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Componenets required for a refrigeration plant on board cargo ships

Refrigeration is a process in which the temperature of a space or its contents is reduced to below that of their surroundings. Heat is a form of energy and is indestructible and it is not a substance and can be dealt with only from its effect on substances. When two substances are brought into thermal contact, the heat starts to flow one into the other until they are both at the same temperature, at which no more heat can flow. At this point, where no more heat can be extracted known as absolute zero.

In all refrigeration, heat is collected in a suitable fluid and this fluid is removed from the space substance being cooled carrying the heat with it. Such fluid known as refrigerant.

Example in melting ice produces refrigeration under easily controlled conditions and with a minimum expenditure of the refrigerant. It because large quantities of latent heat are absorbed by ice in melting. Similarly a liquid in changing its state to vapour absorbs large quantities at latent heat.

The vapour pressure corresponding to its freezing temperature and it critical temperature that above which the vapour cannot be liquefied no matter what pressure is applied (regardless of pressure) to it and its known as saturated temperature and the vapour known as dry saturated vapour.

If however, dry saturated vapour is not in contact with its liquid, it will rise in temperature and becomes a superheated gas.

However, if it is cooled with no vapour present, it becomes sub-cooled liquid.

Thus both superheated gas and sub-cooled liquid of any refrigerant have specific heats and the heat absorbed during evaporation considered as latent heat (when no further change in temperature) and the temperature at which a liquid evaporates depends directly on the pressure existing at its surface.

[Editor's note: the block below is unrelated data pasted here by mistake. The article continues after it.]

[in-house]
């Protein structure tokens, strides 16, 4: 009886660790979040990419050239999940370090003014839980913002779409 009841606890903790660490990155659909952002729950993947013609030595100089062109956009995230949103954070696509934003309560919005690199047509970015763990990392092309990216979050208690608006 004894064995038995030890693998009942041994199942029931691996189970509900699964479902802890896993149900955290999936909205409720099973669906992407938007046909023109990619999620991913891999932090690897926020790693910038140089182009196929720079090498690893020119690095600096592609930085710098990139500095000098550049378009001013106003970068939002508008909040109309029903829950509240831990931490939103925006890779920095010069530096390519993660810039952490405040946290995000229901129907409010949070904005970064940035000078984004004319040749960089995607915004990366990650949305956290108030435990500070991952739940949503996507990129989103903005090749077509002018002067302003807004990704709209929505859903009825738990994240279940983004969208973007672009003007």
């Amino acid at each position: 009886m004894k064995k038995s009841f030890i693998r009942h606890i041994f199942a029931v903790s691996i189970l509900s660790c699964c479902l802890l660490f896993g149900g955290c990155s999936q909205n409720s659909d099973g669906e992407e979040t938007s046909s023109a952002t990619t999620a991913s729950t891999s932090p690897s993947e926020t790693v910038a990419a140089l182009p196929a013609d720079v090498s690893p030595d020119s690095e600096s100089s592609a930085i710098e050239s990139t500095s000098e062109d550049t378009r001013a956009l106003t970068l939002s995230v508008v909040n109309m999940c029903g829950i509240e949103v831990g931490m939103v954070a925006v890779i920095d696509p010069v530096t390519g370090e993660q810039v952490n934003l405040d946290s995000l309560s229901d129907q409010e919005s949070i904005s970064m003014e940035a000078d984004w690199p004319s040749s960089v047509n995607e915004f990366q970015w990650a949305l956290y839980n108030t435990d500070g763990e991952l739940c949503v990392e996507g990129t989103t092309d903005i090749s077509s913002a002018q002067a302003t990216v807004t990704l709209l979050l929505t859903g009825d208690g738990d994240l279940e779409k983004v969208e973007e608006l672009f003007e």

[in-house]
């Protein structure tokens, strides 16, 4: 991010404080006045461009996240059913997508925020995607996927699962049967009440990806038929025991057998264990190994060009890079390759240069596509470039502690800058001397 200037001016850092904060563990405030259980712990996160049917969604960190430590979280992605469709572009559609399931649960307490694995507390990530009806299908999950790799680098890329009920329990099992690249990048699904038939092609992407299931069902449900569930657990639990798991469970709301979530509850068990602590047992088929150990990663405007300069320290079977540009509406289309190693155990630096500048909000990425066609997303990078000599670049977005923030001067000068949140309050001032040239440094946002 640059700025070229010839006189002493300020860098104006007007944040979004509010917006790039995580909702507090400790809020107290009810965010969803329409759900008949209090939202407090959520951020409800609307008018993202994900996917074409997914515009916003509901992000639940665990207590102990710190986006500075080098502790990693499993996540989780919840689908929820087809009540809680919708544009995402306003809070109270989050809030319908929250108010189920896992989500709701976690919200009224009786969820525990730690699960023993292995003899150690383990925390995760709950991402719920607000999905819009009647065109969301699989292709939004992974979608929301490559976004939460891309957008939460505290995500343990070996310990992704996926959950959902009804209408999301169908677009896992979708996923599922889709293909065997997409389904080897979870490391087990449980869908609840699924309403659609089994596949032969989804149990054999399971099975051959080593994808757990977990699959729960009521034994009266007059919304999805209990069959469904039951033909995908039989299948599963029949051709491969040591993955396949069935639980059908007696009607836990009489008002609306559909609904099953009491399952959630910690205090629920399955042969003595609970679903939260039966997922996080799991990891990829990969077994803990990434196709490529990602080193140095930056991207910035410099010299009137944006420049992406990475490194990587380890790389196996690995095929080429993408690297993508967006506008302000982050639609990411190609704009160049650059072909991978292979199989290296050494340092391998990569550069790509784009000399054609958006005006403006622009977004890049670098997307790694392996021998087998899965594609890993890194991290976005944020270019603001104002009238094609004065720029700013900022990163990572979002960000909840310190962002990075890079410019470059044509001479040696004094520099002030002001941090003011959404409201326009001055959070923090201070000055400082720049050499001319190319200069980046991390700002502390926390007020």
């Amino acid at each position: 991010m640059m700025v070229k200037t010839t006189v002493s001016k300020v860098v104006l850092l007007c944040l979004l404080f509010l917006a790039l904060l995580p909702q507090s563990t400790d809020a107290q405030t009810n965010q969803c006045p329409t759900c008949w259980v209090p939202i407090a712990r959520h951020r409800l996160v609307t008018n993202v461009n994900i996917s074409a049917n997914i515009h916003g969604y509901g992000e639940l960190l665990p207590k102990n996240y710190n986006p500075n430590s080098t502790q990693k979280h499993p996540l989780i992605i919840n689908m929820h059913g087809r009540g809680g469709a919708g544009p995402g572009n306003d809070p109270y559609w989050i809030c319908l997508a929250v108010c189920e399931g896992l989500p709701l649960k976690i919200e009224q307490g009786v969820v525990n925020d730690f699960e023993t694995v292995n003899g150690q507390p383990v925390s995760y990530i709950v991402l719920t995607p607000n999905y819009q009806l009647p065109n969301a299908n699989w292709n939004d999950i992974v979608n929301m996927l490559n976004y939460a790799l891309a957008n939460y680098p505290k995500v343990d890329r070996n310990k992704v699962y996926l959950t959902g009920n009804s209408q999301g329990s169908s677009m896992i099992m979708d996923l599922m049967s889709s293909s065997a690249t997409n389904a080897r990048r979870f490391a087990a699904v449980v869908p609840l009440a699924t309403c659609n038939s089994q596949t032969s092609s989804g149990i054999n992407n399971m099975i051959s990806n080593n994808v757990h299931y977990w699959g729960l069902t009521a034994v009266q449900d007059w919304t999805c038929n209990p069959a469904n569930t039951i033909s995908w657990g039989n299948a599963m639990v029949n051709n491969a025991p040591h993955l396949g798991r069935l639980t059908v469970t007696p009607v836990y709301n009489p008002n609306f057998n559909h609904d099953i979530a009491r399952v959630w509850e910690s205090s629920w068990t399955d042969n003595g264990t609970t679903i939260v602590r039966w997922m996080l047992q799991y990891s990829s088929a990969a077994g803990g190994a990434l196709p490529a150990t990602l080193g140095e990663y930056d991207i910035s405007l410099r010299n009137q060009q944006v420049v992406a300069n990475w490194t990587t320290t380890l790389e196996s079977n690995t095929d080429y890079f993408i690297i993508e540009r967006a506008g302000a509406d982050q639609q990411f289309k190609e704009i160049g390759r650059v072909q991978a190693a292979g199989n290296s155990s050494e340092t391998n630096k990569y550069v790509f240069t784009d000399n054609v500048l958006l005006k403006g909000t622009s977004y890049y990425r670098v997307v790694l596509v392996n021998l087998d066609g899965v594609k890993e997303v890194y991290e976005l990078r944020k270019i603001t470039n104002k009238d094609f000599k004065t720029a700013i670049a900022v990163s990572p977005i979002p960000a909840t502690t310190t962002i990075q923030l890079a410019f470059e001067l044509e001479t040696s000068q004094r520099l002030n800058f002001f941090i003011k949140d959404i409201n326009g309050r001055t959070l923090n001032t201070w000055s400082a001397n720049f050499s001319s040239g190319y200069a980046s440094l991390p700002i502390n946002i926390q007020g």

There are three main physical law on refrigeration principle which depends on:-

i) Any refrigerant in evaporating takes in heat forms it surrounding means latent heat of evaporation (no further change in temperature)
ii) The temperature at which a refrigerant evaporates depends on the pressure existing at the inter-face between the vapour and the liquid.
iii) Any vapour or gas can be condensed to a liquid by suitably compressing and cooling it latent heat of condensation.

A refrigeration plant on board employs below components.


There are three types of compressor in use at sea: centrifugal, reciprocating, and screw.

Centrifugal compressors are used with Refrigerants 11 or 12 and are limited in their application to large air conditioning installations. They are similar in appearance to horizontal centrifugal pumps and may have one or more stages.

Reciprocating compressors cover the whole spectrum of refrigeration requirements at sea, from air conditioning to low temperature cargo installations. They are normally of a compact design and may be of an in-line, V or W configuration.

The construction arrangement can be seen and the principle of operation is similar in many respects to an air compressor, For low-temperature applications the machine may be arranged as a two-stage compressor and some machines are made so that they can be changed from single to two stage, depending on cargo requirements. As the crankcase is subject to refrigerant pressure, the drive shaft seal is required to prevent a flow of refrigerant out of the compressor or ingress of air. In semi-hermetic or hermetic machines this problem is obviated as the motor and compressor are in one casing.

Screw compressors have replaced reciprocating compressors in large installations for two reasons. Firstly, fewer and more compact machines are used; secondly, a reduced number of working parts results in greater reliability with reduced maintenance requirements.

There are two types of screw compressor; one employs two rotors side by side and the other, which is a more modern development, is a single rotor with two star wheels, one on either side. As the star wheels compress the gas in opposite directions, the thrust on this type of rotor is balanced. The principle of operation for both types is similar to a screw-type positive displacement pump.

To achieve a seal between the rotors, oil is injected into the compressor: to prevent this being carried into the system, the oil separator is larger and more complex than the normal delivery oil separator associated with a reciprocating compressor.